Brachylophosaurini is a tribe of saurolophine hadrosaurs with known material being from N. America and potentially Asia. It contains at least four taxa; Acristavus (from Montana and Utah), Brachylophosaurus (from Montana and Alberta), Maiasaura (also from Montana), and Probrachylophosaurus (also from Montana). A hadrosaur from the Amur river, Wulagasaurus, might be a member of this tribe, but this is disputed. The group was defined by Terry A. Gates and colleagues in 2011.The clade Brachylophosaurini was defined as "Hadrosaurine ornithopods more closely related to Brachylophosaurus, Maiasaura, or Acristavus than to Gryposaurus or Saurolophus".

Brachylophosaurus

Brachylophosaurus ( brə-KIL-ə-fo-SAWR-əs or brak-i-LOH-fə-SAWR-əs; meaning "short-crested lizard", Greek brachys = short + lophos = crest + sauros = lizard, referring to its small crest) was a mid-sized member of the hadrosaurid family of dinosaurs. It is known from several skeletons and bonebed material from the Judith River Formation of Montana and the Oldman Formation of Alberta, living about 78 million years ago.

Elasmaria

Elasmaria is a clade of iguanodont ornithopods known from Cretaceous deposits in South America, Antarctica, and Australia.

Huxleysaurus

Huxleysaurus (meaning "Huxley's lizard") is a genus of herbivorous styracosternan ornithopod dinosaur.

Iguanodontia

Iguanodontia (the iguanodonts) is a clade of herbivorous dinosaurs that lived from the Middle Jurassic to Late Cretaceous. Some members include Camptosaurus, Dryosaurus, Iguanodon, Tenontosaurus, and the hadrosaurids or "duck-billed dinosaurs". Iguanodontians were one of the first groups of dinosaurs to be found. They are among the best known of the dinosaurs, and were among the most diverse and widespread herbivorous dinosaur groups of the Cretaceous period.

Jaxartosaurus

Jaxartosaurus is a genus of hadrosaurid dinosaur similar to Corythosaurus which lived during the Late Cretaceous. Its fossils were found in Kazakhstan.

Kundurosaurus

Kundurosaurus is an extinct genus of saurolophine hadrosaurid dinosaur known from the Latest Cretaceous (probably Late Maastrichtian stage) of Amur Region, Far Eastern Russia. It contains a single species, Kundurosaurus nagornyi.

Lapampasaurus

Lapampasaurus is an extinct genus of hadrosaurid known from the Late Cretaceous Allen Formation (late Campanian or early Maastrichtian stage) of La Pampa Province, Argentina. It contains a single species, Lapampasaurus cholinoi.The generic name refers to the Argentine province of La Pampa. The specific name honours the late collector José Cholino. The material includes cervical, dorsal, sacral and caudal vertebrae, the forelimb girdle, and the partial hindlimb.

Pareisactus

Pareisactus (from the Greek "pareisaktos", meaning "intruder", referring to being represented as a single element among hundreds of hadrosaurid bones) is a genus of rhabdodontid ornithopod dinosaur from the Late Cretaceous Conquès Member of the Tremp Formation in the Southern Pyrenees of Spain. The type and only species is P. evrostos, known only from a single scapula.

Plesiohadros

Plesiohadros is an extinct genus of hadrosauroid dinosaur. It is known from a partial skeleton including the skull collected at Alag Teg locality, from the Campanian Djadochta Formation of southern Mongolia. The type species is Plesiohadros djadokhtaensis.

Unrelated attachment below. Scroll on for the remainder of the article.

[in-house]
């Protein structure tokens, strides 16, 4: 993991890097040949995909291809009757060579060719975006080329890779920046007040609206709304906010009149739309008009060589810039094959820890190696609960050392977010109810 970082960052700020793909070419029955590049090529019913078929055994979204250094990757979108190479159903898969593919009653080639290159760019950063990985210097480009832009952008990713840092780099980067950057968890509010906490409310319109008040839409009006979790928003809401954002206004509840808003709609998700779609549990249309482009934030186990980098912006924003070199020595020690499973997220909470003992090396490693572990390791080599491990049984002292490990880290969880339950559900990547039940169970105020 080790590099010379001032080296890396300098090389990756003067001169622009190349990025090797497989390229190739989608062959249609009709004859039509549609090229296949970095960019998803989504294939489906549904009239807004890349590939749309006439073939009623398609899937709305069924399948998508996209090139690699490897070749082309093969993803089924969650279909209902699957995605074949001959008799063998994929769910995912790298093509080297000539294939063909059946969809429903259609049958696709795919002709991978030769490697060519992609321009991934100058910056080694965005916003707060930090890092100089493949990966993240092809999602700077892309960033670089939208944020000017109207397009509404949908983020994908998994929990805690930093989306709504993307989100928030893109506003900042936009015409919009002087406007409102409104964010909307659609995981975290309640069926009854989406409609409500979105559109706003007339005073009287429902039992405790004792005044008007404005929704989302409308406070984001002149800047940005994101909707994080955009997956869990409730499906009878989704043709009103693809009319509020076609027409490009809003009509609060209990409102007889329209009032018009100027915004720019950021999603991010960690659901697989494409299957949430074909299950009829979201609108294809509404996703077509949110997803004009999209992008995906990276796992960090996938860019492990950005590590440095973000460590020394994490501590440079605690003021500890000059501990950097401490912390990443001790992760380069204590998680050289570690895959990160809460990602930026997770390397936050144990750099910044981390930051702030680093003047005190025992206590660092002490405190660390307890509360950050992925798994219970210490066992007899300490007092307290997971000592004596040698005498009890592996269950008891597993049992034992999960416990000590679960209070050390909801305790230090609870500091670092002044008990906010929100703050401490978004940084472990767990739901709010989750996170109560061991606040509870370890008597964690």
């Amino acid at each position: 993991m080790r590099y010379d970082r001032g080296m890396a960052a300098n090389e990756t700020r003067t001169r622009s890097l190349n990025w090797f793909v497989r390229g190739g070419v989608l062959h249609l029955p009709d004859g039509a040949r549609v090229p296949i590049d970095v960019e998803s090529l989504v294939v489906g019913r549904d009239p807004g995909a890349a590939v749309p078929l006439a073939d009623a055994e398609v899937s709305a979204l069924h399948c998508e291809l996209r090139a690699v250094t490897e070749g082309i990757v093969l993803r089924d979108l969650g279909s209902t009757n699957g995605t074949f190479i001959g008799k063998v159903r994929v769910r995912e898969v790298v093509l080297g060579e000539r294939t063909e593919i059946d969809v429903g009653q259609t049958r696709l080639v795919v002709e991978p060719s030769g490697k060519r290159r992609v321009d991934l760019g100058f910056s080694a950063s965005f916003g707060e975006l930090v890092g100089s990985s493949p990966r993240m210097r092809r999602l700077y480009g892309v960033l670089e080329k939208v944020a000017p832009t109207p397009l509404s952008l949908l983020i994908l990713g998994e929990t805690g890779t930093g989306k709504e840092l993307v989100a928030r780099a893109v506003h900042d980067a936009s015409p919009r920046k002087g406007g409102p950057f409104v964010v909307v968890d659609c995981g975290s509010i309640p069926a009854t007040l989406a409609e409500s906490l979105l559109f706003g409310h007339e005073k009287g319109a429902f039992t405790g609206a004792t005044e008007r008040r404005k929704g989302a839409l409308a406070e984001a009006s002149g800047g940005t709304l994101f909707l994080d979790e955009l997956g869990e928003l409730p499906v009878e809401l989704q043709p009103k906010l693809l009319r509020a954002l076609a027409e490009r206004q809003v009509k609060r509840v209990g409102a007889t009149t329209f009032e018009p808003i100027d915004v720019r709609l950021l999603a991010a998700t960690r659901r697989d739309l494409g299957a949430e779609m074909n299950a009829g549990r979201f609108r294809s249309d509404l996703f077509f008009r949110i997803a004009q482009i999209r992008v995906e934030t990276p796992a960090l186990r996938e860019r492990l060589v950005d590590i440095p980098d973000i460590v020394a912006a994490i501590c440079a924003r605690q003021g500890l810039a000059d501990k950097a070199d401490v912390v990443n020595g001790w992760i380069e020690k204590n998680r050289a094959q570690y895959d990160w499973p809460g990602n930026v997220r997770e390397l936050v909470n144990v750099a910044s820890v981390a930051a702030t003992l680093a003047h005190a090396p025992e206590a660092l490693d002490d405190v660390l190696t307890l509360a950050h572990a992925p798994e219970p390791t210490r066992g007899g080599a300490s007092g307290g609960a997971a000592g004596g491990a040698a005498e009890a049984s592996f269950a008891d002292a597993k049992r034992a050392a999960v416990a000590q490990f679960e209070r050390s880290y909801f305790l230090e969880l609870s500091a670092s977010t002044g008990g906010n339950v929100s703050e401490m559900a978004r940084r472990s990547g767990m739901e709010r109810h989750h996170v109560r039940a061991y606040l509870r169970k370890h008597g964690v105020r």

Sahaliyania

Sahaliyania (from "black" in Manchu, a reference to the Amur/Heilongjiang River) is a genus of lambeosaurine hadrosaurid dinosaur (crested duckbilled dinosaur) from the Late Cretaceous of Heilongjiang, China.

Saurolophinae

Saurolophinae is a subfamily of hadrosaurid dinosaurs. It has since the mid-20th century generally been called the Hadrosaurinae, a group of largely non-crested hadrosaurs related to the crested sub-family Lambeosaurinae. However, the name Hadrosaurinae is based on the genus Hadrosaurus which was found in more recent studies to be more primitive than either lambeosaurines or other traditional "hadrosaurines", like Edmontosaurus and Saurolophus. As a result of this, the name Hadrosaurinae was dropped or restricted to Hadrosaurus alone, and the subfamily comprising the traditional "hadrosaurines" was renamed the Saurolophinae. Recent phylogenetic work by Hai Xing indicates that Hadrosaurus is placed within the monophyletic group containing all non-lambeosaurine hadrosaurids. Under this view, the traditional Hadrosaurinae is resurrected, with the Hadrosauridae being divided into two clades: Hadrosaurinae and Lambeosaurinae.

Saurolophinae was first defined as a clade in a 2010 phylogenetic analysis by Prieto-Márquez. Traditionally, the "crestless" branch of the family Hadrosauridae had been named Hadrosaurinae. However, the use of the term Hadrosaurinae was questioned in a comprehensive study of hadrosaurid relationships by Albert Prieto-Márquez in 2010. Prieto-Márquez noted that, though the name Hadrosaurinae had been used for the clade of mostly crestless hadrosaurids by nearly all previous studies, its type species, Hadrosaurus foulkii, has almost always been excluded from the clade that bears its name, in violation of the rules for naming animals set out by the ICZN. Prieto-Márquez (2010) defined Hadrosaurinae as only the lineage containing H. foulkii, and used the name Saurolophinae instead for the traditional grouping.The cladogram below follows Godefroit et al. (2012) analysis.

The following cladogram was recovered in the 2013 phylogenetic analysis by Prieto-Márquez (the relationships within Lambeosaurinae and between basal hadrosauroids aren't shown).

Tsintaosaurini

Tsintaosaurini is a tribe of basal lambeosaurine hadrosaurs native to Eurasia. It currently contains only Tsintaosaurus (from China) and Pararhabdodon (from Spain ).Koutalisaurus, also known from late Cretaceous Spain and formerly referred to Pararhabdodon

, may also be a tsintaosaurin because of its association with the latter genus; some recent work also suggests it may indeed be referrable to Pararhabdodon.

Xuwulong

Xuwulong is a genus of hadrosauroid dinosaur from the Early Cretaceous period. It lived during the early Cretaceous period (Aptian-Albian age) in what is now Yujingzi Basin in the Jiuquan area, Gansu Province of northwestern China. It is known from the holotype – GSGM F00001, an articulated specimen including a complete cranium, almost complete axial skeleton, and complete left pelvic girdle from Xinminpu Group. Xuwulong was named by You Hailu, Li Daqing and Liu Weichang in 2011 and the type species is Xuwulong yueluni.